Image source: Garmin

Garmin Enduro vs Fenix 7: what’s the difference?

Enduro is a recent addition to the ever-growing line of Garmin wearables. This one is described as a lightweight ultra-performance GPS watch. It comes with solar charging and is built for extreme endurance athletes.

The closest comparison is the newly released Garmin’s Fenix 7x Solar. However, there are some important differences between the two. A major one is that Enduro can keep going much longer. However, Garmin has had to sacrifice some functionality in order to achieve this.

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Enduro vs Fenix 7? If you are in two minds as to which device better fits your needs, we’re here to help. In this article we list the important differences between the two.


Garmin Enduro vs Fenix 7: Design and hardware

Look and feel

The Fenix 7 is currently the daddy of Garmin’s bunch. It comes in multiple variants and three sizes. Enduro, on the other hand, has only one size and two variants.

When purchasing the Fenix 7 you can choose between the S version for small wrists, the regular and the X for large wrists. What’s more, there’s a the option of a Solar variant and another one made of Sapphire. The cheapest Fenix 7 you can buy will set you back $700, the most expensive $1000.

Enduro is a one-size-fits-all affair. Measuring 51 x 51 x 14.9 mm, the device has exactly the same dimensions as the Fenix 7X. Its bezel comes in a cheaper stainless steel or more expensive Diamond-Like Carbon (DLC) coated titanium option. The Fenix comes in a titanium (for the Sapphire variant) or stainless steel bezel option. The case material for all these watches is fiber-reinforced polymer with metal rear cover.

Garmin Enduro, info on ultra-performance multi-sport GPS watch revealed
Garmin Enduro | Image source: Garmin

As far as looks, most things are the same. Both the Fenix 7x and Enduro have a 1.4 inch sunlight-visible, transflective memory-in-pixel (MIP) display with a 280 x 280 pixel resolution. The most important difference here is that the Fenix has touchscreen functionality, whereas you’ll need to navigate the menus purely via the physical buttons on Enduro.

There are some slight differences in weight, as well. Enduro is a fraction more lightweight. With the strap, its steel version comes in at 72 grams and titanium at a mere 58 grams. On the Fenix 7x Solar, the weight comes in at 79 grams (73 grams for the Sapphire Solar).

Also worth a mention is the strap. Garmin has developed a special one with an elastic nylon hook and loop for Enduro. The band material for Fenix 7X is silicone or titanium. If you’re a fan of the lightweight nylon one, you can always purchase it on Amazon and attach it to your Fenix.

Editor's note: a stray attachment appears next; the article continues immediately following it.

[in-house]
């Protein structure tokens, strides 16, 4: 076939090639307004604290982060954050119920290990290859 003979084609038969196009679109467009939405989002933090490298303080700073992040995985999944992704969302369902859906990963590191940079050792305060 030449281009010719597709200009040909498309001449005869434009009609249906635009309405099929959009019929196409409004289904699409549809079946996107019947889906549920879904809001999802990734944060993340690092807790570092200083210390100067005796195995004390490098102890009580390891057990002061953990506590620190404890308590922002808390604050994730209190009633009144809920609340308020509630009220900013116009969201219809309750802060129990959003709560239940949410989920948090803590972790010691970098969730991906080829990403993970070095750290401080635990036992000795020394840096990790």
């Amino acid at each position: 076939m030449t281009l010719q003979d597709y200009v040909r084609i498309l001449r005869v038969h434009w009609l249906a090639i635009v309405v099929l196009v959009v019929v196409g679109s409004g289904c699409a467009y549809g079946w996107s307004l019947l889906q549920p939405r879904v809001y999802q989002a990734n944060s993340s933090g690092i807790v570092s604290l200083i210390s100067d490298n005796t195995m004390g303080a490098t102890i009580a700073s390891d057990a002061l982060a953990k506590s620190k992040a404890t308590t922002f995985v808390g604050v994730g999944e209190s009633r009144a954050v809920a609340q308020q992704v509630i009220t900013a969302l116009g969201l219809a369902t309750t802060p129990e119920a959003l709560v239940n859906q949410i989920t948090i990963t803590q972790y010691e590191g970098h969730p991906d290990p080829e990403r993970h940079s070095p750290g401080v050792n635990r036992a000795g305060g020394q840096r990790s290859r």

The duo also has 10ATM water-resistance rating. No difference there.

Battery life and sensors

The old Fenix 6 models have a Pro and Pro solar variant. The Fenix 7 doesn’t – the pro features are included by default. These include music, maps and WiFi.

In a sense, Enduro is the equivalent to the non-Pro variant that exists on Fenix 6, but with the addition of solar charging. All of this means its battery life is stonking!

Garmin Fenix 7
Garmin Fenix 7

You can expect to get up to 50 days in smartwatch mode on Enduro, and an incredible 65 days with solar. With GPS on the timepiece will keep going for up to 70 hours and 80 hours with solar. There are also various battery saving options for a maximum of 130 days/1 year with solar between charges.

The Fenix 7x Pro Solar is no slouch on this count, either. But the 28 days (37 with solar) in smartwatch mode is much less than what you would get on Enduro. With GPS switched on the watch keeps going for at least 89 hours. That’s rather impressive considering the specs.

The sensors are the same across the whole Fenix range and Enduro. The slight difference is that Fenix 7 has the latest Garmin Elevate v4 heart rate sensor. Enduro uses the older v3 sensor.

Beyond that – you get the full gamut on either of these watches which. In addition to heart rate, this includes an accelerometer, gyroscope, compass, thermometer, Pulse Ox, barometric altimeter and GPS/GLONASS/Galileo. There’s also NFC for payments on the go.

Here’s a table illustrating the hardware differences between the Fenix 7X Solar and Enduro.

Enduro
Fenix 7x Solar
Bezel material
Stainless steel or Diamond-like Carbon (DLC) coated titanium
Stainless steel
Lens material
Power Glass
Power Glass
Case material
Fibre-reinforced polymer with metal rear cover
Fibre-reinforced polymer with metal rear cover
Strap material